This Week’s Composer – last week – on Radio 3, was Beethoven. Actually this year’s composer – every other week – because it is the 250th anniversary of his death, has been Beethoven. The week focused on the late string quartets, and ended on Friday with Beethoven’s last work, the Quartet in F major, opus 135.
I heard the Amadeus Quartet play the Op. 135 many years ago at the Edinburgh Festival. To start at the end, the final rendition of the rather chirpy theme of its final movement is played pizzicato, and I remember Norbert Brainin, the Amadeus’ first violin, made to play the theme arco, before remembering at the last minute that he needed to pluck rather than to bow the string. I can vividly recall the look of self-disgust on his face as he berated himself. Afterwards I went back stage and got the autograph of the Amadeus’ viola player, Peter Schidlof. Shortly after that I actually played the Op. 135 myself in a chamber concert. I mention it to say that, note for note, I know the piece pretty well; but to be honest I didn’t really understand it. The inner movements, maybe. The second movement, Vivace, with its syncopations and abrupt interjections, is astonishingly modernistic; the ensuing Lento assai, cantata e tranquillo, is one of these profoundly reverential and religious expressions, reminiscent of the Cavatina from the Op. 130, and, from the Op. 132, Molto adagio, the Heiliger Dankgesang eines Genesenen an die Gottheit, in der lydischen Tonart. But the outer movements? They are quirky; full of humour. How does it all fit together?
Beethoven even draws our attention to the contrast between gravitas and quirkiness, by giving a title, and an annotated subtitle, to the last movement:
Der Schwer gefasste Entschluss:
Muss es sein? Es muss sein! Es muss sein!
The difficult decision: must it be? It must be! It must be!
Given that this is the final movement of Beethoven’s final work, the question arises: is this a portent? Is it an intimation of mortality?
If it is, then it is as if the composer immediately mocks himself for being “portentous”. Isn’t it interesting that the very word “portentous”, pertaining to a portent, carries with it a pejorative connotation of pretentiousness, just as does the adjective from “pomp” – “pompous”. Maybe Beethoven had a sense that the Beethoven brand, the ill-temper, the Sturm und Drang, the seizure of fate by the throat, was vulnerable to parody. The owners of huge personalities often turn themselves in later life into cartoon figures. Think of Churchill with the polka-dot bow tie, the defiant jowl, the cigar, and the V-sign. On Radio 3, Edward Dusinberre, the first violin of the Takács Quartet, said Muss es sein? was all tongue in cheek. Beethoven was reminding somebody who wanted to borrow some music society’s sheet music that he hadn’t paid his dues to the society. I’d heard previously that it was a remark about his laundry bill. Enigmatic quotations at the head of music scores tend to be open to multiple interpretations.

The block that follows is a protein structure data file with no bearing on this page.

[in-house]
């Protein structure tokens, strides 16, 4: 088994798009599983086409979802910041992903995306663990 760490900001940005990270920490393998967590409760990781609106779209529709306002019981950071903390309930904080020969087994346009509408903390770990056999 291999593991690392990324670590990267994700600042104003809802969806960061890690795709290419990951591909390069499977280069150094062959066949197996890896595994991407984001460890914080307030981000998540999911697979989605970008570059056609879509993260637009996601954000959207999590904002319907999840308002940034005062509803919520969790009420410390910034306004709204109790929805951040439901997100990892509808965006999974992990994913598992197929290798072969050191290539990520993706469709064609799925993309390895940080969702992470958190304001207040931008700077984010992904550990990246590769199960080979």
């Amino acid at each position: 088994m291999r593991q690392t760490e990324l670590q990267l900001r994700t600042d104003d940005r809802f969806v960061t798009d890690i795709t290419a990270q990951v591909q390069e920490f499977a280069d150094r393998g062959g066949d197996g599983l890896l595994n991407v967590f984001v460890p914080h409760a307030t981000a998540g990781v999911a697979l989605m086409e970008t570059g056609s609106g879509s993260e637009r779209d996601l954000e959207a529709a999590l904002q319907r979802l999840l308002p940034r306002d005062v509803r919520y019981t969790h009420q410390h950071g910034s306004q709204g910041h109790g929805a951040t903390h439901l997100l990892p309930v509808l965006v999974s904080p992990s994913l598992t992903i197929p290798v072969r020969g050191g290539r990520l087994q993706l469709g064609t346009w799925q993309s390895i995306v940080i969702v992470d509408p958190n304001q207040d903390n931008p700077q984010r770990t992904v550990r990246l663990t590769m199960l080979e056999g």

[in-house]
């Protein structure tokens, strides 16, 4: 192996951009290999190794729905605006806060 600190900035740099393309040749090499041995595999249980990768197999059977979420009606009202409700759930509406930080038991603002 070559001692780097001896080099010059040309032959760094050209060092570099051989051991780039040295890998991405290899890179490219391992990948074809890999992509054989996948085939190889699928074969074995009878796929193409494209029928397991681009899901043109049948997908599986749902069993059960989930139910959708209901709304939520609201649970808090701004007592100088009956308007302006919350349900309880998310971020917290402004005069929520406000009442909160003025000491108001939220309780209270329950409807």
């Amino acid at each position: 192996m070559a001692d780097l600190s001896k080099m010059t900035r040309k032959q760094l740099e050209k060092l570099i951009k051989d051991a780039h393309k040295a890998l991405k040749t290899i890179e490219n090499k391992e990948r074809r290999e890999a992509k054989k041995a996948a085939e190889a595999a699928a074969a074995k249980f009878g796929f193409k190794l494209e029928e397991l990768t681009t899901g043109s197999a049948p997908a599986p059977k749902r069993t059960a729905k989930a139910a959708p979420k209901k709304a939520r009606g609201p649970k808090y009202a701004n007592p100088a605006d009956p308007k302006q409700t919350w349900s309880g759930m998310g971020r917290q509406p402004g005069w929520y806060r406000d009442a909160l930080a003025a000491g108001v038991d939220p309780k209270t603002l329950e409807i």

A quality of self-parody is quite common in any artist’s late period. We see it all the time in popular culture. Elvis retired to Las Vegas, dressed outlandishly, and started doing Elvis impersonations. Fleming mocked Bond; made him fight Count Lippé with the therapeutic accoutrements of a Health Farm while weakened by a diet of carrot juice. Later he made him go mad, and try to murder M. The Beatles sang “You know my name – look up my number.” And lest we think this transition from farce to the surreal is restricted to popular culture, think of Shakespeare’s last play The Tempest:
Our revels now are ended. These our actors,
As I foretold you, were all spirits, and
Are melted into air, into thin air;
And like the baseless fabric of this vision,
The cloud-capped towers, the gorgeous palaces,
The solemn temples, the great globe itself,
Yea, all which it inherit, shall dissolve;
And, like this insubstantial pageant faded,
Leave not a rack behind. We are such stuff
As dreams are made on, and our little life
Is rounded with a sleep.
The Tempest and Beethoven’s Op. 135 seem to me to be rather alike. They share a fey quality. Milan Kundera called the sense of the gossamer fragility of life, and its melting into thin air, The Unbearable Lightness of Being. And in that book, he quotes Muss es sein? from the Op. 135.
The late Beethoven quartets are seen as part of Beethoven’s third, or late period; and musicologists often say that the Op. 135 might have been the start of a “fourth period”. It’s nice to think that, far from being a statement of resignation, “Es muss sein” is all about embarking on something entirely new.